Despite significantly shorter hospital stays, Medicare HMO beneficiaries who underwent colon resections -- surgery to remove a diseased section of the large intestines -- incurred the same overall hospital charges as patients covered by traditional fee-for-service Medicare. Consequently, the study found, daily hospital charges for the Medicare HMO group were higher than for the traditional Medicare group. The researchers assumed a direct relationship between hospital charges, available from the Agency for Health Care Administration's Florida database, and actual costs, which are difficult to obtain from hospital executives.
"The Medicare HMO model failed as a cost-saving measure in this particular instance," said the study's principal investigator Michel Murr, MD, an associate professor of surgery in the USF College of Medicine. "Our finding appears to be confirmed by the recent departure of major HMOs from the Medicare market in Florida."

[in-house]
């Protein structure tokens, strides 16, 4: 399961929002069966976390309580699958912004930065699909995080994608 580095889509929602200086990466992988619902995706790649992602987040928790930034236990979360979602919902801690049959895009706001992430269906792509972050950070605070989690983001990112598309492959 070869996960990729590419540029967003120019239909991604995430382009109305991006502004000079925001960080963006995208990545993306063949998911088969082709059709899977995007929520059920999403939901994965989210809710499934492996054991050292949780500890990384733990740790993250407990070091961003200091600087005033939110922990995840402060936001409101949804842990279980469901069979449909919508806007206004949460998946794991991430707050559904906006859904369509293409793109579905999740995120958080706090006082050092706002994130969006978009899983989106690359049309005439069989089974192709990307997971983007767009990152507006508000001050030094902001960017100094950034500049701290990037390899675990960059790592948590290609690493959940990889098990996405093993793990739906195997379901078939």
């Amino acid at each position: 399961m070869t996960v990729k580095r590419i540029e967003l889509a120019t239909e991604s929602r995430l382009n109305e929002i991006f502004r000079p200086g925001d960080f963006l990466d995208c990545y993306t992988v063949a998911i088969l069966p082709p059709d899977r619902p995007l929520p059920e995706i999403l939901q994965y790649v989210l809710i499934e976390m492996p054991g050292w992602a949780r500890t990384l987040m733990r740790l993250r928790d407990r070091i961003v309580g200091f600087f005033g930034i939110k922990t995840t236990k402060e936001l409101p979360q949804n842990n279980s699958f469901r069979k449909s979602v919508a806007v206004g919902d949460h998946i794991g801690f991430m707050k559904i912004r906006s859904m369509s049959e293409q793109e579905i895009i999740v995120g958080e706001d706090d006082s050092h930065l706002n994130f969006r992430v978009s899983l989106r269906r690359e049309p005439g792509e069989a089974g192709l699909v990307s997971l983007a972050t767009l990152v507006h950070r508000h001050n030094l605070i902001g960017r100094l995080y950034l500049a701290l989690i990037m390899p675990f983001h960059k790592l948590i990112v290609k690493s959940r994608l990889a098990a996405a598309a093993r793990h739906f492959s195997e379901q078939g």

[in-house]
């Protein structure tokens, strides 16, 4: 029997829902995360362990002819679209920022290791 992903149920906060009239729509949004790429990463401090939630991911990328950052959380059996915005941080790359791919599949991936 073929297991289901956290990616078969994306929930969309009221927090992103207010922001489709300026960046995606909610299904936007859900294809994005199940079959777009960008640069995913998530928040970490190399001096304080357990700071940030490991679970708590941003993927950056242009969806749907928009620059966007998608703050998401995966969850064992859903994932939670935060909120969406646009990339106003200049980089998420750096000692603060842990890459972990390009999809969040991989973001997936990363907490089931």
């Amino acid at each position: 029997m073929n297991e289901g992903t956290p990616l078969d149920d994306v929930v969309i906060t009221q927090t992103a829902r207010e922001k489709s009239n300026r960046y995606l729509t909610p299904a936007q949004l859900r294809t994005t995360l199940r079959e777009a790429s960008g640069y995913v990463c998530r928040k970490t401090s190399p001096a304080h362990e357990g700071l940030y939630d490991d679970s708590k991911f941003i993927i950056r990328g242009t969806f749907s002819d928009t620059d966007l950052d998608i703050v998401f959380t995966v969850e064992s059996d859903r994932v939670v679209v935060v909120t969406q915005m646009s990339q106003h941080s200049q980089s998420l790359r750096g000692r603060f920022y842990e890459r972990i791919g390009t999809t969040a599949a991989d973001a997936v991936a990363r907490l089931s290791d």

Dr. Murr and his research team, headed by Dr. Jimmy Sung, examined the outcomes of all colon resections for patients age 70 and older in Florida from 1995 to 1999. Colon resection, usually performed to remove cancer, treat diverticulitis or remove a bowel blockage, is the most common abdominal surgery in elderly patients.
Regardless of the type of Medicare coverage, the researchers noted a 10 to 30 percent increase in hospital charges for colon resections in the four-year study period. Even with an older, frailer patient population and overall decline in length of hospital stay, deaths and complications from this procedure remained low.
The intention of Medicare HMOs is to reduce waste in the system by trying to eliminate unnecessary and inappr
Contact: Anne DeLotto Baier
University of South Florida Health